The group estimates that the food industry in the UK alone could save £100m ($132m) a year.
The group working on the technology say that in addition to the savings, the AI-driven monitoring system could lead to greater production capacity and cheaper food prices for consumers.
Food and drink production is the largest manufacturing sector in the UK, and the highest industrial user of water, at approximately 430m liters a day.
Cleaning machinery is imprecise
Cleaning accounts for 30% of energy and water use, and leads to down time and over-use of chemicals, at huge cost to manufacturers and the environment.
As current technologies cannot accurately determine exactly how dirty food and drink processing equipment is inside, cleaning to minimize food safety risks can last up to five hours a day.
The research project, led by Martec of Whitwell Ltd, in collaboration with the University of Nottingham and Loughborough University, has secured Innovate UK funding for the project.
Martec specializes in the design, installation and use of Clean-in-Place (CIP) and hygienic technologies in food and pharmaceutical manufacturing.
CIP operates 'blind'
Dr Nik Watson, assistant professor and chemical engineer specializing in food measurement systems is leading the University of Nottingham team.
Watson said that to prevent product contamination, many food and drink manufacturers use a non-invasive, CIP system to wash inside food processing equipment without disassembling it.
“As CIP has to operate ‘blind’, it is designed for the worst case scenario. In daily use this often results in the over-cleaning of production lines,” Watson said.
The research team will design and build a lab-scale experimental facility to reproduce common industrial cleaning problems in a typical food-processing plant, and run tests using various foods.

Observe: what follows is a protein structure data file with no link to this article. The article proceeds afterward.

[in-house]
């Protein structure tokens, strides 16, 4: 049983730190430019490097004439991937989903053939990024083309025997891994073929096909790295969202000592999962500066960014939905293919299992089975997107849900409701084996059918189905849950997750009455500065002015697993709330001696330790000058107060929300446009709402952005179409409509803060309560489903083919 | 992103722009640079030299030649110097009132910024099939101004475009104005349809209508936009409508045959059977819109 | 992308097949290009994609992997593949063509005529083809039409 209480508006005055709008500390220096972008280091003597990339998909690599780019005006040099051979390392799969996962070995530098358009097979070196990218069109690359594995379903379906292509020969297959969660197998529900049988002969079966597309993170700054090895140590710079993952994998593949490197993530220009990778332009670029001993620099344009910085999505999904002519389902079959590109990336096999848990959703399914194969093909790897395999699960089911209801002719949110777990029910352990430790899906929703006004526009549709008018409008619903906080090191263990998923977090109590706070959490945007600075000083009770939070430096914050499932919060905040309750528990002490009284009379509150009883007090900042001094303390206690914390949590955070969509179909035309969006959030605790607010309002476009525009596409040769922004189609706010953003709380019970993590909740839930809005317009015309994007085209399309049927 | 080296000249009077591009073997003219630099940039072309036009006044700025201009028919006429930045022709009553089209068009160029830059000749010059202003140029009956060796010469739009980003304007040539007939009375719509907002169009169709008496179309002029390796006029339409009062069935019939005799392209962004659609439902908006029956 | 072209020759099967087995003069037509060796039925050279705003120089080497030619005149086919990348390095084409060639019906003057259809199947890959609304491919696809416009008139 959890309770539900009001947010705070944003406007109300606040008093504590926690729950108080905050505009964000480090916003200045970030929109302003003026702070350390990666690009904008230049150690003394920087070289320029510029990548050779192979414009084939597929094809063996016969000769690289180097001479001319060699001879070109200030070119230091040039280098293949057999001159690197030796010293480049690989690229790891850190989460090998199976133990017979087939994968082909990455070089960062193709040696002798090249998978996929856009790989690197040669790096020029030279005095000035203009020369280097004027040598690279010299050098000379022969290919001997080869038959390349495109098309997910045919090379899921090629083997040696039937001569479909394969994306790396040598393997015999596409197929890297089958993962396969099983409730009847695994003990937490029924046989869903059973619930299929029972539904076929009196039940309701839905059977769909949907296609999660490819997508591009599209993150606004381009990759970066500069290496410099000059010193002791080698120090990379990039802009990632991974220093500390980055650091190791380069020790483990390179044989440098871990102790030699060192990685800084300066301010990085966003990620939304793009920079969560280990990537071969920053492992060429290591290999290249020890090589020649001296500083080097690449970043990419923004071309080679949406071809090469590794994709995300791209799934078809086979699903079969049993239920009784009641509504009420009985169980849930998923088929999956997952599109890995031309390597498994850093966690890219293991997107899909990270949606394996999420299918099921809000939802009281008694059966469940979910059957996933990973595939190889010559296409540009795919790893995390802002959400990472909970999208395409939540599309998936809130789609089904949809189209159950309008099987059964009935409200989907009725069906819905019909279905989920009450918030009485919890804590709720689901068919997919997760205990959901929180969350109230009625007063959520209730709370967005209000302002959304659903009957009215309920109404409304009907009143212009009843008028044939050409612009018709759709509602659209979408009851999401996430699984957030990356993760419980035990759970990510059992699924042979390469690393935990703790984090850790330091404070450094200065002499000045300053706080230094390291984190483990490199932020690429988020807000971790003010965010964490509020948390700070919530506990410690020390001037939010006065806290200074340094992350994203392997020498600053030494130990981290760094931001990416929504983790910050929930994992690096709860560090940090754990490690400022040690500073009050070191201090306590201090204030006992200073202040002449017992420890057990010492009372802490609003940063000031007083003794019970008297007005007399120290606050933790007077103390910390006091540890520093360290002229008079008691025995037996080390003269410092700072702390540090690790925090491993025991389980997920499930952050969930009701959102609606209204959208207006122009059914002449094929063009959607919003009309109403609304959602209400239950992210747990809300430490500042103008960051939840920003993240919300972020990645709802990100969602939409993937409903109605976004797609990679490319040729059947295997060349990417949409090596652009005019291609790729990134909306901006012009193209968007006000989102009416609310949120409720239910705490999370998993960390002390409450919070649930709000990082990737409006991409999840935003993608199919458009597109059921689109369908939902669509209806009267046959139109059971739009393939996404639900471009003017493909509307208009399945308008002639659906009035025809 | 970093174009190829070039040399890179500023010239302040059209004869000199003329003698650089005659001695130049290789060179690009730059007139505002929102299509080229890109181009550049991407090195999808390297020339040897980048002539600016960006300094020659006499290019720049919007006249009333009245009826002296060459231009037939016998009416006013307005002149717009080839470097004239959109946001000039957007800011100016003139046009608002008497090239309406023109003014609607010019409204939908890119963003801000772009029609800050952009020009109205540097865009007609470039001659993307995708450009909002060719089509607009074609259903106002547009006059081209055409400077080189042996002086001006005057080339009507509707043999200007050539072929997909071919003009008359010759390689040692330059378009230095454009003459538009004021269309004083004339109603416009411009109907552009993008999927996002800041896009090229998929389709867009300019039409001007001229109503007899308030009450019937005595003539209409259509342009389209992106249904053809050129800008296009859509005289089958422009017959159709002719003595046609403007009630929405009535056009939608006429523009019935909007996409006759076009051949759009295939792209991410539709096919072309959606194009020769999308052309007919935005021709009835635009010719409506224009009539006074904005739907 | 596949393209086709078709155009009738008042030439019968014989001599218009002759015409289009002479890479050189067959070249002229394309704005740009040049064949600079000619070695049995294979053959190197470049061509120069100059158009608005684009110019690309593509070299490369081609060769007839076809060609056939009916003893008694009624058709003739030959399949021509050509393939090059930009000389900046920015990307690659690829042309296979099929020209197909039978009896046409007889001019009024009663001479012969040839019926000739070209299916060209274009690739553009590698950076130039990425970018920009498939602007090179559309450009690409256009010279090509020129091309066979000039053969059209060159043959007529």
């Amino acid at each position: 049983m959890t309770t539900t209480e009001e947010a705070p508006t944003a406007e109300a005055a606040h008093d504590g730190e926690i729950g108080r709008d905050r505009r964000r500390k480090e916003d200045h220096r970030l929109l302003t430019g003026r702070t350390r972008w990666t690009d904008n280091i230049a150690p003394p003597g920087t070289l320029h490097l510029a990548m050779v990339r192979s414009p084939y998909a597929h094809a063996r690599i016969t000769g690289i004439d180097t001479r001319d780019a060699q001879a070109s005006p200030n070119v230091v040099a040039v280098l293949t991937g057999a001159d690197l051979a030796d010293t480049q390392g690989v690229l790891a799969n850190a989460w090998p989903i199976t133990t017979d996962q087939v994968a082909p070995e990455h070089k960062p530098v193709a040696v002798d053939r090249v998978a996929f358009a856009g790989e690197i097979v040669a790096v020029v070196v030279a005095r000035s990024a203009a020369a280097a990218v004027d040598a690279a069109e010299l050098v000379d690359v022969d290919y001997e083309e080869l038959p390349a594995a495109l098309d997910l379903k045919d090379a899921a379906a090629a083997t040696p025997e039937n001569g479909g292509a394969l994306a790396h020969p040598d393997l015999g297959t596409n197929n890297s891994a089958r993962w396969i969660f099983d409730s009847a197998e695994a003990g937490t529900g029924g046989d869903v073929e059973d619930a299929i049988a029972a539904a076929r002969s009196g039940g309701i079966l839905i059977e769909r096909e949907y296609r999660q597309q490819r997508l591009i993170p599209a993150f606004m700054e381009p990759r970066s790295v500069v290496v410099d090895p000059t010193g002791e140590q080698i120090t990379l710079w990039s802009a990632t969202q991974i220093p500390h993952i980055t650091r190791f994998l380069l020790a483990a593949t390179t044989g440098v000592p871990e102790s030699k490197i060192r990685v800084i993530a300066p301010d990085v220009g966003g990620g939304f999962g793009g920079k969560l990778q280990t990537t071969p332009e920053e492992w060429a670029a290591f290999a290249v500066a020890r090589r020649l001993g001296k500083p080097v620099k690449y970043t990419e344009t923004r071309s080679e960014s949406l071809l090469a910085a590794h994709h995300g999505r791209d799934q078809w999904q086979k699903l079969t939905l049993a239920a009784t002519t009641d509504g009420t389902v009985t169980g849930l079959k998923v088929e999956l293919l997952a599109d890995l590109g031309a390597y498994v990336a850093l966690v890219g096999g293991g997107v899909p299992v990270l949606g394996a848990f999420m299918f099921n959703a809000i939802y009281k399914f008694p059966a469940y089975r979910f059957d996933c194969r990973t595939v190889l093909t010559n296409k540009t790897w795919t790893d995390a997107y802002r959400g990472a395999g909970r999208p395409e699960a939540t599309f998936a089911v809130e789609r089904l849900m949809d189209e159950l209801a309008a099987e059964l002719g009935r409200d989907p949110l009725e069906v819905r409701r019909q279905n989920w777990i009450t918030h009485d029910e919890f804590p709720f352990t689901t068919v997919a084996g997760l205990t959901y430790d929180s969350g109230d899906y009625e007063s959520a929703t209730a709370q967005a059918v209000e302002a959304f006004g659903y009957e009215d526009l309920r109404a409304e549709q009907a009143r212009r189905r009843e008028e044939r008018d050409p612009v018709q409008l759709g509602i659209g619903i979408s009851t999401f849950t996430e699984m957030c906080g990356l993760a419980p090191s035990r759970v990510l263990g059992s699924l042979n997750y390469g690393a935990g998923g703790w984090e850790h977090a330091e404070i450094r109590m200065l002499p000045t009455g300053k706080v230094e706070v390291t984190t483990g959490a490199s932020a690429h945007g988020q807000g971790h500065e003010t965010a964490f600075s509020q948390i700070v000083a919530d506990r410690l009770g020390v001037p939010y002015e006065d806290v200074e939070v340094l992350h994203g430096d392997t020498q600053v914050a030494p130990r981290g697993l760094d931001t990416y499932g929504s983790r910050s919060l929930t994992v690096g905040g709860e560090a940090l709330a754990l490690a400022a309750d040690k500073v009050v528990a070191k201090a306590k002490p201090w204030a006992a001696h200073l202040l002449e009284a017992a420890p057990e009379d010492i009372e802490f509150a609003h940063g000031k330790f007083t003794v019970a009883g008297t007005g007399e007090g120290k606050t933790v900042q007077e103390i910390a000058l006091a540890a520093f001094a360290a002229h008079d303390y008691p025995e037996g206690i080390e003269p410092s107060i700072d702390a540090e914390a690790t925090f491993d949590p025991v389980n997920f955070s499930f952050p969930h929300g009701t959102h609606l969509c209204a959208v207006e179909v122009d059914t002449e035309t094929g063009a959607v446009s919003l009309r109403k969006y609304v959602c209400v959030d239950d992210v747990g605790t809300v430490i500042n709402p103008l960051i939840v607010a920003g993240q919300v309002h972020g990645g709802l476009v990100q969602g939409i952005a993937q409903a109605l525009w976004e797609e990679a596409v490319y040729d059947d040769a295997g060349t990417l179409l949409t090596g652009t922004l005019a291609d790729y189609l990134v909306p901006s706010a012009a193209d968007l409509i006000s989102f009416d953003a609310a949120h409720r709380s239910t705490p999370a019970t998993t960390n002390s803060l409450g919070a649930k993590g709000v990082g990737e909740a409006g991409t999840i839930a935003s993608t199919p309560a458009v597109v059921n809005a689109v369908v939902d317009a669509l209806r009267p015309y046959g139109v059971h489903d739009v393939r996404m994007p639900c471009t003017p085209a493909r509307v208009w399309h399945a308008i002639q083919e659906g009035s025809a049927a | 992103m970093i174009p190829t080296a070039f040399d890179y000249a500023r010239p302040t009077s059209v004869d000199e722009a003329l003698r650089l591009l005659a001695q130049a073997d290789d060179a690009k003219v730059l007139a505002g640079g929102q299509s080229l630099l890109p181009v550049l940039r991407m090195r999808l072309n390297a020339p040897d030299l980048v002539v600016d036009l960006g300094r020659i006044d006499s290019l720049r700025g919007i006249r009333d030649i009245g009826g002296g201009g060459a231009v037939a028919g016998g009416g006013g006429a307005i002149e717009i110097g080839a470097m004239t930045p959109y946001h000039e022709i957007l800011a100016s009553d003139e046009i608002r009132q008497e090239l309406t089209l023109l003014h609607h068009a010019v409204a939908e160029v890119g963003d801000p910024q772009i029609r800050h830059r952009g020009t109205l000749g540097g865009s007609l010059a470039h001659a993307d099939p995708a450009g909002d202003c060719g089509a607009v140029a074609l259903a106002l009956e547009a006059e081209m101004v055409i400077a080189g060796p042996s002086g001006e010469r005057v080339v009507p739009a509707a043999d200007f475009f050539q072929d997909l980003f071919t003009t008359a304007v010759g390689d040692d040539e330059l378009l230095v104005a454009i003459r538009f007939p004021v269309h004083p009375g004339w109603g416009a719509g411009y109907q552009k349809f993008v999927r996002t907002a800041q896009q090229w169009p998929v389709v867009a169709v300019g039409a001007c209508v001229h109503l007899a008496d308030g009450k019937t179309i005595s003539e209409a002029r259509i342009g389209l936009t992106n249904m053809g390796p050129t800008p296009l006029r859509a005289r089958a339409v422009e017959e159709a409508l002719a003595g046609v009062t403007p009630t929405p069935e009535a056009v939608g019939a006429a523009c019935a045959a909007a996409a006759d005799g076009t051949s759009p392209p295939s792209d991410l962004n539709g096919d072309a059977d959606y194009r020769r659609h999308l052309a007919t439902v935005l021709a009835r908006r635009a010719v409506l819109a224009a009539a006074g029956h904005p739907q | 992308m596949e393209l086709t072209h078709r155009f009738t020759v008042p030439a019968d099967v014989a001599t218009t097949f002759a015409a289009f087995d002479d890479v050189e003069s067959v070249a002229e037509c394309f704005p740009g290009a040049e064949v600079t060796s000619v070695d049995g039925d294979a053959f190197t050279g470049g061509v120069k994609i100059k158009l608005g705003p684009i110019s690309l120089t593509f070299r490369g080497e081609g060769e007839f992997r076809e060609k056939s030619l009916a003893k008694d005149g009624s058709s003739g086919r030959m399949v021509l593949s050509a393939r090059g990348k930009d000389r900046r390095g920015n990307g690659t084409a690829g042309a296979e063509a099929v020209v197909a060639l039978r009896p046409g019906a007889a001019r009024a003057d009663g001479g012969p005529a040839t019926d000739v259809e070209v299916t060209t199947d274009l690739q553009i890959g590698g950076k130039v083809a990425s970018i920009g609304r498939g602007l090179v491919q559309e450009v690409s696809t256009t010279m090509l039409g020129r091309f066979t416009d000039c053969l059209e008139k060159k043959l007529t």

They will also assess the potential for an AI inspection system to measure precisely how much food residue and microbial debris is left inside the rig. Researchers will test ultrasonic sensing and optical fluorescence imaging technologies in comparison with existing detection methods to determine the best results.
Developing SOCIP software
Watson is working alongside Dr Elliot Woolley from Loughborough University. The two university partners have scientific expertise and industrial application experience in ultrasonic and optical sensing technologies respectively.
The year-long study will go on to develop bespoke software to process the sensor data results and generate algorithms for an AI-based monitoring system. This system will be able to autonomously optimize the cleaning process in plant equipment in real-time.
The resulting Self-Optimising-Clean-In-Place (SOCIP) system will be a world-first.
Watson said the project aims to reduce cleaning time and resource use by between 20% and 40%.
The technology could potentially be retrofitted on to existing CIP systems or incorporated into new installations, increasing its market potential.
The researchers point to the fact that of almost 9,000 UK manufacturers identified by the Food and Drink Federation, 1,000 plants currently use some type of CIP. Retrofitting those sites alone gives rise to a £50m market opportunity.
Potential for savings
Ian Sterritt, co-owner and director of Martec said the technology will likely become widely adopted because it can be applied to new installations and existing facilities.
The group says SOCIP requires no expertise and uses off-the-shelf electronic components, making it attractive to smaller users, and it would be a major cost-cutting technology for the food and drink industry with spin-out applications in other sectors such as pharmaceutical, FMCG and cosmetics.
For a medium-sized dairy, cleaning typically costs £1m a year with loss of production time responsible for at least half of that cost.
Using SOCIP on a dairy of this size is estimated to reduce annual water usage by 270,000 liters and energy consumption by 2,400 megawatt-hour, leading to net savings of £300,000 ($396,000) a year.